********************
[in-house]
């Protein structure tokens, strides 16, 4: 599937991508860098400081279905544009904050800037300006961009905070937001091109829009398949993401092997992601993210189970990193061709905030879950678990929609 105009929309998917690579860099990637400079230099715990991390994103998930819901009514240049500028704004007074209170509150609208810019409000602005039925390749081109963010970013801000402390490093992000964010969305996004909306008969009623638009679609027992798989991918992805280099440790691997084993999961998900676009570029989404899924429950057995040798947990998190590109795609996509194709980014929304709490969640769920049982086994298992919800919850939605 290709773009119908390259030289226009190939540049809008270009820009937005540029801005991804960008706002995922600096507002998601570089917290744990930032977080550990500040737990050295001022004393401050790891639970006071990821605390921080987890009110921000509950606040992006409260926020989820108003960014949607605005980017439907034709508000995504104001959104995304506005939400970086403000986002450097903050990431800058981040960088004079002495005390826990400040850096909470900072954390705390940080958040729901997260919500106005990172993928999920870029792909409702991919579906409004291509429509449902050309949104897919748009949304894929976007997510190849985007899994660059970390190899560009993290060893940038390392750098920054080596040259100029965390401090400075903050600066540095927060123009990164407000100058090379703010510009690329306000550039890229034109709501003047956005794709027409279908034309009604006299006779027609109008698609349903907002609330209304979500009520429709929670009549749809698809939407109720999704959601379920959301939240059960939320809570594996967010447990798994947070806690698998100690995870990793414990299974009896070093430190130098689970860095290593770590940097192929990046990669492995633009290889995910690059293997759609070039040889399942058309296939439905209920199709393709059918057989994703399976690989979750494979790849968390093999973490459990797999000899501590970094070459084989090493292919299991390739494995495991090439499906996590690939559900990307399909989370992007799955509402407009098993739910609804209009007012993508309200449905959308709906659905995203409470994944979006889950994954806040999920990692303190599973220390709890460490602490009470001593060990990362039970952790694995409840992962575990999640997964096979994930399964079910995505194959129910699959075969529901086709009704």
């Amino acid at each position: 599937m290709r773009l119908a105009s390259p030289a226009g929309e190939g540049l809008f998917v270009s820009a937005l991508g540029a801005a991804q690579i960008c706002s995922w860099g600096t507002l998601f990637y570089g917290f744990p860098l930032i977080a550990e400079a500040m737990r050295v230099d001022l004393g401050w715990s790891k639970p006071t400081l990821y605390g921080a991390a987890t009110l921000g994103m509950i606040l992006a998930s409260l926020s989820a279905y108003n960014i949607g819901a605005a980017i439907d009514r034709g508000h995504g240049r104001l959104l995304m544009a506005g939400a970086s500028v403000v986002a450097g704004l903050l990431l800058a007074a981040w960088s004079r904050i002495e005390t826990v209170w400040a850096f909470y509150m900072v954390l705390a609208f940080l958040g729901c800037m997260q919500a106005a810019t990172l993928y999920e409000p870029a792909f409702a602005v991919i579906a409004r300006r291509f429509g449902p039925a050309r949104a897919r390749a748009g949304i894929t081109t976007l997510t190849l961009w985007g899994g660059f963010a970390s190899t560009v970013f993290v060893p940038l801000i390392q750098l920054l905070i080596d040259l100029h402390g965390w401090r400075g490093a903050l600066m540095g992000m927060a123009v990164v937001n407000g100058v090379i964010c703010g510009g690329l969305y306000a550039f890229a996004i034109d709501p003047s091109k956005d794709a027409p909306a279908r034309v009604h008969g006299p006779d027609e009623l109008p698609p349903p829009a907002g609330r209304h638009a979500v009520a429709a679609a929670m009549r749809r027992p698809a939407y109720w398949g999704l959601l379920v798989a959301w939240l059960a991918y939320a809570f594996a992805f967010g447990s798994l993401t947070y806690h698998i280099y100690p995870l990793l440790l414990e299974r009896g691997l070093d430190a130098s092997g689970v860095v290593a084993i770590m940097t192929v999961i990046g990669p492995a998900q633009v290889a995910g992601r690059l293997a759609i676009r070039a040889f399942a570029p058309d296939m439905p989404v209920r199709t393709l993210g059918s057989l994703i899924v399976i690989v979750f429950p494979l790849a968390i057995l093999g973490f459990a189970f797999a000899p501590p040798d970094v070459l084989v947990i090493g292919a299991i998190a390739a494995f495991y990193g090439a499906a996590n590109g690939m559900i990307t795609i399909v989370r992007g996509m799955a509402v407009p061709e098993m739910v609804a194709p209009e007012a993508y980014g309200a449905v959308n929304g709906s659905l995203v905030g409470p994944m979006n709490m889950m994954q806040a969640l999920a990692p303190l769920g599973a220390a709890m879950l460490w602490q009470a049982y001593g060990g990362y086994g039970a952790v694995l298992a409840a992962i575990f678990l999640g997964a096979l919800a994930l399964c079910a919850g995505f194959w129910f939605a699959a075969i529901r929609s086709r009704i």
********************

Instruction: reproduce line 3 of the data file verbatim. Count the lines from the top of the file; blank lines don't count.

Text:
């Amino acid at each position: 599937m290709r773009l119908a105009s390259p030289a226009g929309e190939g540049l809008f998917v270009s820009a937005l991508g540029a801005a991804q690579i960008c706002s995922w860099g600096t507002l998601f990637y570089g917290f744990p860098l930032i977080a550990e400079a500040m737990r050295v230099d001022l004393g401050w715990s790891k639970p006071t400081l990821y605390g921080a991390a987890t009110l921000g994103m509950i606040l992006a998930s409260l926020s989820a279905y108003n960014i949607g819901a605005a980017i439907d009514r034709g508000h995504g240049r104001l959104l995304m544009a506005g939400a970086s500028v403000v986002a450097g704004l903050l990431l800058a007074a981040w960088s004079r904050i002495e005390t826990v209170w400040a850096f909470y509150m900072v954390l705390a609208f940080l958040g729901c800037m997260q919500a106005a810019t990172l993928y999920e409000p870029a792909f409702a602005v991919i579906a409004r300006r291509f429509g449902p039925a050309r949104a897919r390749a748009g949304i894929t081109t976007l997510t190849l961009w985007g899994g660059f963010a970390s190899t560009v970013f993290v060893p940038l801000i390392q750098l920054l905070i080596d040259l100029h402390g965390w401090r400075g490093a903050l600066m540095g992000m927060a123009v990164v937001n407000g100058v090379i964010c703010g510009g690329l969305y306000a550039f890229a996004i034109d709501p003047s091109k956005d794709a027409p909306a279908r034309v009604h008969g006299p006779d027609e009623l109008p698609p349903p829009a907002g609330r209304h638009a979500v009520a429709a679609a929670m009549r749809r027992p698809a939407y109720w398949g999704l959601l379920v798989a959301w939240l059960a991918y939320a809570f594996a992805f967010g447990s798994l993401t947070y806690h698998i280099y100690p995870l990793l440790l414990e299974r009896g691997l070093d430190a130098s092997g689970v860095v290593a084993i770590m940097t192929v999961i990046g990669p492995a998900q633009v290889a995910g992601r690059l293997a759609i676009r070039a040889f399942a570029p058309d296939m439905p989404v209920r199709t393709l993210g059918s057989l994703i899924v399976i690989v979750f429950p494979l790849a968390i057995l093999g973490f459990a189970f797999a000899p501590p040798d970094v070459l084989v947990i090493g292919a299991i998190a390739a494995f495991y990193g090439a499906a996590n590109g690939m559900i990307t795609i399909v989370r992007g996509m799955a509402v407009p061709e098993m739910v609804a194709p209009e007012a993508y980014g309200a449905v959308n929304g709906s659905l995203v905030g409470p994944m979006n709490m889950m994954q806040a969640l999920a990692p303190l769920g599973a220390a709890m879950l460490w602490q009470a049982y001593g060990g990362y086994g039970a952790v694995l298992a409840a992962i575990f678990l999640g997964a096979l919800a994930l399964c079910a919850g995505f194959w129910f939605a699959a075969i529901r929609s086709r009704i």